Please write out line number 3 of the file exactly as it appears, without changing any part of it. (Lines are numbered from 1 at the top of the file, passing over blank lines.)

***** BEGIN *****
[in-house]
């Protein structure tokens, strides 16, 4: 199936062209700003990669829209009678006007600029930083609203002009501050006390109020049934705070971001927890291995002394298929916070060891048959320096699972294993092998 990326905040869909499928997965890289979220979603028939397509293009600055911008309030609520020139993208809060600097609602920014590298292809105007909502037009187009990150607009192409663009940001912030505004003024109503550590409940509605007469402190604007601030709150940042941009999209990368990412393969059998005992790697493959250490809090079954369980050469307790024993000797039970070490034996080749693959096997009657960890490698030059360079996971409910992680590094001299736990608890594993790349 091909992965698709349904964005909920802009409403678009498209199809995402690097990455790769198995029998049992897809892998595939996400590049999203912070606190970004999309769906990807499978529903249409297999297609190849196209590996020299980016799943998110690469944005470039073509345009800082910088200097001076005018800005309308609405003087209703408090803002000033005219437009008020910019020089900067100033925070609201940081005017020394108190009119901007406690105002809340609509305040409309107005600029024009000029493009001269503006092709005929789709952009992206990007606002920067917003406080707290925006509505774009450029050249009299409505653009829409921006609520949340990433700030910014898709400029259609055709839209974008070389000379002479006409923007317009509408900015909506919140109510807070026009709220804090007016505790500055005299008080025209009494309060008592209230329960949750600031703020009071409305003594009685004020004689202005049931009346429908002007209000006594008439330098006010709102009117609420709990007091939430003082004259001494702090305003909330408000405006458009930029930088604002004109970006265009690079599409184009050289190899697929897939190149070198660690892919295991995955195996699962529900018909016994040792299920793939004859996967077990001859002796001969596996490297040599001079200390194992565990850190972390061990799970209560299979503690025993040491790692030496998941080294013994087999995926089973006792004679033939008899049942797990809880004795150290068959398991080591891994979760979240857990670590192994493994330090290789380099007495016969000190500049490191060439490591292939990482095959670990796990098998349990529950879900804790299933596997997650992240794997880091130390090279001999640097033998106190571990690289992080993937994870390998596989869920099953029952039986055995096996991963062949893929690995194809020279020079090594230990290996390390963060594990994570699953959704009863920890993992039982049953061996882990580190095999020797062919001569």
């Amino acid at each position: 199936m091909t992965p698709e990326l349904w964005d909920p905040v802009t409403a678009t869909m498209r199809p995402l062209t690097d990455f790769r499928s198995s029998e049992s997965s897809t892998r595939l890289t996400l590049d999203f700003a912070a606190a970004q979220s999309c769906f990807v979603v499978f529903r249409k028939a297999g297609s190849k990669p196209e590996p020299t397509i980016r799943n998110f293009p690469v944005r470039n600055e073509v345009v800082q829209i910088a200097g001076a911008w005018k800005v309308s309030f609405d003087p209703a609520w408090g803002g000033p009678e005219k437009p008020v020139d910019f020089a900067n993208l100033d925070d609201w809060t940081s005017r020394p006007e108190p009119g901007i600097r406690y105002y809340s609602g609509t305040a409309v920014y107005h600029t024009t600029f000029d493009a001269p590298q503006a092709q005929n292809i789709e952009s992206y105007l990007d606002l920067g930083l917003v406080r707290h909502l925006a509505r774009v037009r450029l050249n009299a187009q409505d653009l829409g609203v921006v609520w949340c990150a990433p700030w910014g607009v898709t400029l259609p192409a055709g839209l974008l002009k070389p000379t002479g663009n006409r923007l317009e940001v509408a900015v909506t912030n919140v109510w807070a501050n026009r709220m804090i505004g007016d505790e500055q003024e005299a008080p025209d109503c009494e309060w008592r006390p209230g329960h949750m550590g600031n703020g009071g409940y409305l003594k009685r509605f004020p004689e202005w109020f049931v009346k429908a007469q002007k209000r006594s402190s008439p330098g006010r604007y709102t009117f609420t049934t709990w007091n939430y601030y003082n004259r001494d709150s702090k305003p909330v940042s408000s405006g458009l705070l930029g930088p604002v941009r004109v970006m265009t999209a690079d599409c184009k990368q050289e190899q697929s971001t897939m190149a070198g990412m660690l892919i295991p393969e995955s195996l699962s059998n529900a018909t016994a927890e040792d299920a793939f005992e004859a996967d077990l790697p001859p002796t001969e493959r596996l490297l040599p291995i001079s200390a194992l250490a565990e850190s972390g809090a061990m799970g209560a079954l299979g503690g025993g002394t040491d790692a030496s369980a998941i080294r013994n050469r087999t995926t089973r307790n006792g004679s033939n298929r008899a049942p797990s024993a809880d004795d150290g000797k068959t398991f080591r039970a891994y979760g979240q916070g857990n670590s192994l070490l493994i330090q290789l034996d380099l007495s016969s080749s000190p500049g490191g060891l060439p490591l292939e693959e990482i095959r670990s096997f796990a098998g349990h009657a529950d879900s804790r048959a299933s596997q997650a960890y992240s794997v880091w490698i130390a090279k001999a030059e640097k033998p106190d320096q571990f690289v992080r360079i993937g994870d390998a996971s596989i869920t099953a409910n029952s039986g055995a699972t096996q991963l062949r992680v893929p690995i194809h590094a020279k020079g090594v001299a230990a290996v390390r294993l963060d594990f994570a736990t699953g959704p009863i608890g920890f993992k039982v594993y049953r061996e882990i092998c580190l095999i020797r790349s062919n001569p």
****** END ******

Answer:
């Amino acid at each position: 199936m091909t992965p698709e990326l349904w964005d909920p905040v802009t409403a678009t869909m498209r199809p995402l062209t690097d990455f790769r499928s198995s029998e049992s997965s897809t892998r595939l890289t996400l590049d999203f700003a912070a606190a970004q979220s999309c769906f990807v979603v499978f529903r249409k028939a297999g297609s190849k990669p196209e590996p020299t397509i980016r799943n998110f293009p690469v944005r470039n600055e073509v345009v800082q829209i910088a200097g001076a911008w005018k800005v309308s309030f609405d003087p209703a609520w408090g803002g000033p009678e005219k437009p008020v020139d910019f020089a900067n993208l100033d925070d609201w809060t940081s005017r020394p006007e108190p009119g901007i600097r406690y105002y809340s609602g609509t305040a409309v920014y107005h600029t024009t600029f000029d493009a001269p590298q503006a092709q005929n292809i789709e952009s992206y105007l990007d606002l920067g930083l917003v406080r707290h909502l925006a509505r774009v037009r450029l050249n009299a187009q409505d653009l829409g609203v921006v609520w949340c990150a990433p700030w910014g607009v898709t400029l259609p192409a055709g839209l974008l002009k070389p000379t002479g663009n006409r923007l317009e940001v509408a900015v909506t912030n919140v109510w807070a501050n026009r709220m804090i505004g007016d505790e500055q003024e005299a008080p025209d109503c009494e309060w008592r006390p209230g329960h949750m550590g600031n703020g009071g409940y409305l003594k009685r509605f004020p004689e202005w109020f049931v009346k429908a007469q002007k209000r006594s402190s008439p330098g006010r604007y709102t009117f609420t049934t709990w007091n939430y601030y003082n004259r001494d709150s702090k305003p909330v940042s408000s405006g458009l705070l930029g930088p604002v941009r004109v970006m265009t999209a690079d599409c184009k990368q050289e190899q697929s971001t897939m190149a070198g990412m660690l892919i295991p393969e995955s195996l699962s059998n529900a018909t016994a927890e040792d299920a793939f005992e004859a996967d077990l790697p001859p002796t001969e493959r596996l490297l040599p291995i001079s200390a194992l250490a565990e850190s972390g809090a061990m799970g209560a079954l299979g503690g025993g002394t040491d790692a030496s369980a998941i080294r013994n050469r087999t995926t089973r307790n006792g004679s033939n298929r008899a049942p797990s024993a809880d004795d150290g000797k068959t398991f080591r039970a891994y979760g979240q916070g857990n670590s192994l070490l493994i330090q290789l034996d380099l007495s016969s080749s000190p500049g490191g060891l060439p490591l292939e693959e990482i095959r670990s096997f796990a098998g349990h009657a529950d879900s804790r048959a299933s596997q997650a960890y992240s794997v880091w490698i130390a090279k001999a030059e640097k033998p106190d320096q571990f690289v992080r360079i993937g994870d390998a996971s596989i869920t099953a409910n029952s039986g055995a699972t096996q991963l062949r992680v893929p690995i194809h590094a020279k020079g090594v001299a230990a290996v390390r294993l963060d594990f994570a736990t699953g959704p009863i608890g920890f993992k039982v594993y049953r061996e882990i092998c580190l095999i020797r790349s062919n001569p």